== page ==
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Gettin' Down: Planned Record-Breaking Skydive This Year Will Include First Supersonic Free Fall

The Red Bull Stratos mission endeavors to shatter many long-held records in parachuting and balloon aviation



RED BULL STRATOS

NEW YORK—A privately funded team will attempt this year to break a 50-year-old record for the highest-altitude parachute jump, floating a balloon well into the stratosphere before its pilot leaps out for a supersonic free fall.

The team behind the Red Bull Stratos mission announced details of the attempt here Friday morning in a media briefing. If all goes as planned, a towering helium balloon will loft Austrian-born skydiver and BASE jumper Felix Baumgartner, 40, roughly 37 kilometers into the air before he begins his descent. (BASE stands for "buildings, antennas, spans, Earth"—the places and structures from which a BASE parachutist jumps.) Baumgartner could set new records for the highest manned balloon flight and the longest free fall as well as become the first person to break the sound barrier without a protective craft. Baumgartner said he would exceed the speed of sound within about 35 seconds of free fall but would not pull his chute for another five minutes.

"It's human nature to want to go faster, farther," said Joe Kittinger, 81, the retired U.S. Air Force pilot who made the highest jump on record in 1960, parachuting from a balloon 31 kilometers above Earth's surface. Kittinger is the Stratos mission's capcom (short for capsule communicator), which means that he will be the voice in Baumgartner's helmet. Kittinger's advice to his successor: "Have fun, enjoy it, and tell us all about it when you get down."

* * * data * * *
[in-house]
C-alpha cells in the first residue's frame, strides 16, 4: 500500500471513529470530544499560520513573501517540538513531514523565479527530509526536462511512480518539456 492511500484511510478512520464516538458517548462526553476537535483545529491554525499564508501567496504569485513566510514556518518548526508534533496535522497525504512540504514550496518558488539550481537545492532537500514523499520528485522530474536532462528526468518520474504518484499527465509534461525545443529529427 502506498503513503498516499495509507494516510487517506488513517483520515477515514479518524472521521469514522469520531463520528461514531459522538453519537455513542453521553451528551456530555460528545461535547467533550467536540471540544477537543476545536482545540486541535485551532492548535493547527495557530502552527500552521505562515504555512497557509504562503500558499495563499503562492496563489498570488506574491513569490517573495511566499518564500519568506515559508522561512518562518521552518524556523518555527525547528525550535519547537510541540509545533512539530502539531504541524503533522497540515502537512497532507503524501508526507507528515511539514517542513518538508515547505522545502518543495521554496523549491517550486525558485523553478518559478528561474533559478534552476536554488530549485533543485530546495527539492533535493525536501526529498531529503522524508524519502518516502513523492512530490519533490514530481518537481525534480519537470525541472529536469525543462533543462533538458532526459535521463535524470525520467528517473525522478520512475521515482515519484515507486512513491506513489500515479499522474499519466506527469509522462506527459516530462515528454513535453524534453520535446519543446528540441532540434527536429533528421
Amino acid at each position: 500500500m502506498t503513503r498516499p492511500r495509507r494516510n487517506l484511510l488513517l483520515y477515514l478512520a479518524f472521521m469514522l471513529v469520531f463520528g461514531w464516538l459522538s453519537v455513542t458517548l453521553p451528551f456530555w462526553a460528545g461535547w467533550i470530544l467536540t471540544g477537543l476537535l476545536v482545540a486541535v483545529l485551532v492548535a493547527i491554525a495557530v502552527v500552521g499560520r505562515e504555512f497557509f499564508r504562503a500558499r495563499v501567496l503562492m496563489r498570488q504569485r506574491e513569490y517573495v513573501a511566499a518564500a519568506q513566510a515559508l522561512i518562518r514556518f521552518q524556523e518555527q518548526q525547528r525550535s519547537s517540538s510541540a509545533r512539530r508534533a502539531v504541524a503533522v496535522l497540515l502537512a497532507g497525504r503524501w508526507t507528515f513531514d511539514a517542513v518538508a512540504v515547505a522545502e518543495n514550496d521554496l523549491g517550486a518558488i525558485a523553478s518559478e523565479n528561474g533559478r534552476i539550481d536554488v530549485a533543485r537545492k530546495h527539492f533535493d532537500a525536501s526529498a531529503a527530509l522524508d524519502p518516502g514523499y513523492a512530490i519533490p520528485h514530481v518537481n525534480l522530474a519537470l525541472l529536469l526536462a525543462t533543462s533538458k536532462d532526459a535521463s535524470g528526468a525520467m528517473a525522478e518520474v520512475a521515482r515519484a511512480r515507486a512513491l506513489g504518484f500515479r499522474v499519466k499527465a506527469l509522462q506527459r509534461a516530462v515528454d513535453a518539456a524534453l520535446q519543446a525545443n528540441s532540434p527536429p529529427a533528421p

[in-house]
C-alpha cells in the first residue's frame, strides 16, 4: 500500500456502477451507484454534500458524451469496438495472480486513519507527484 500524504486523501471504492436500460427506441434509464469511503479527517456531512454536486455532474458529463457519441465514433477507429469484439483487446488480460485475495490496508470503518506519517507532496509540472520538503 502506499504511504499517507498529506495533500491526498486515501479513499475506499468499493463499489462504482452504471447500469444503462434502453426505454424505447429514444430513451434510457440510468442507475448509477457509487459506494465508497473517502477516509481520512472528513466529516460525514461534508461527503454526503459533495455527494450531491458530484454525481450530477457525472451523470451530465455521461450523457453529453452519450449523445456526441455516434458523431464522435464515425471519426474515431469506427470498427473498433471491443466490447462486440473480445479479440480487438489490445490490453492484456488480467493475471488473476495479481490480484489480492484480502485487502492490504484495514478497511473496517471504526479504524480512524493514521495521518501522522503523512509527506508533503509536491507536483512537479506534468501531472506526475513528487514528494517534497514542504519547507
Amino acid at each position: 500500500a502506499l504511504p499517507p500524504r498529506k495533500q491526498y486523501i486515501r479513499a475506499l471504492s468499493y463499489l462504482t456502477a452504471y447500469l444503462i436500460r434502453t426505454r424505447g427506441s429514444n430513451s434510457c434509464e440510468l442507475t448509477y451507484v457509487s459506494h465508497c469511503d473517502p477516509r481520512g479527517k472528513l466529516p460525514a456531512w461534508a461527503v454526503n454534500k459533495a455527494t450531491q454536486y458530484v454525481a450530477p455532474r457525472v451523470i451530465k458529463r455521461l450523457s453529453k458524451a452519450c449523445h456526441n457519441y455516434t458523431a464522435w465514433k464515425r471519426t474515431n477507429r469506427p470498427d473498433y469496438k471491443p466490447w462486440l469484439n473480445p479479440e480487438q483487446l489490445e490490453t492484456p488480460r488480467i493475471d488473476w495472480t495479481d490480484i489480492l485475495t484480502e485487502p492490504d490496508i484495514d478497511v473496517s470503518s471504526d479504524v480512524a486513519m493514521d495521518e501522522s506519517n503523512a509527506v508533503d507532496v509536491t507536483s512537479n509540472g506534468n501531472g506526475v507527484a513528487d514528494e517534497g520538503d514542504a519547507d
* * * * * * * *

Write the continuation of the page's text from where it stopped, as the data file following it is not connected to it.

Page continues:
Baumgartner, who called Kittinger a "childhood hero," is perhaps best known for gliding across the English Channel in 2003 with a carbon-fiber wing strapped to his back. Baumgartner said that jump, from about 10 kilometers, is his highest to date. The Stratos mission is incremental, with two lower-altitude jumps set to precede the final attempt; even the first jump, from roughly 20 kilometers, would double Baumgartner's personal altitude record.

The Stratos team claimed that Baumgartner's jump will be more than a dangerous stunt—Kittinger said that the collection of physiological data is central to the mission. Medical director Jonathan Clark noted that Kittinger's 1960 jump as part of the Air Force's Project Excelsior was in some ways a precursor to manned U.S. space missions, which began the next year. Similarly, Clark said, investigating the effects of a high-altitude bailout could benefit the fledgling commercial spaceflight industry.

Although many details of Baumgartner's proposed feats were on display, much of the mission's logistics remain opaque. Red Bull said only that the Stratos launch, for which a date has not been set, would be from North America; the company would not disclose the cost of the mission.

French skydiver Michel Fournier has attempted, without success, similar assaults on the record books in the past. At his most recent try in 2008, Fournier's balloon drifted away from its Saskatchewan launch site as it was being filled. The Web site for Fournier's project states that another attempt at a balloon jump from 40 kilometers will be made this year.

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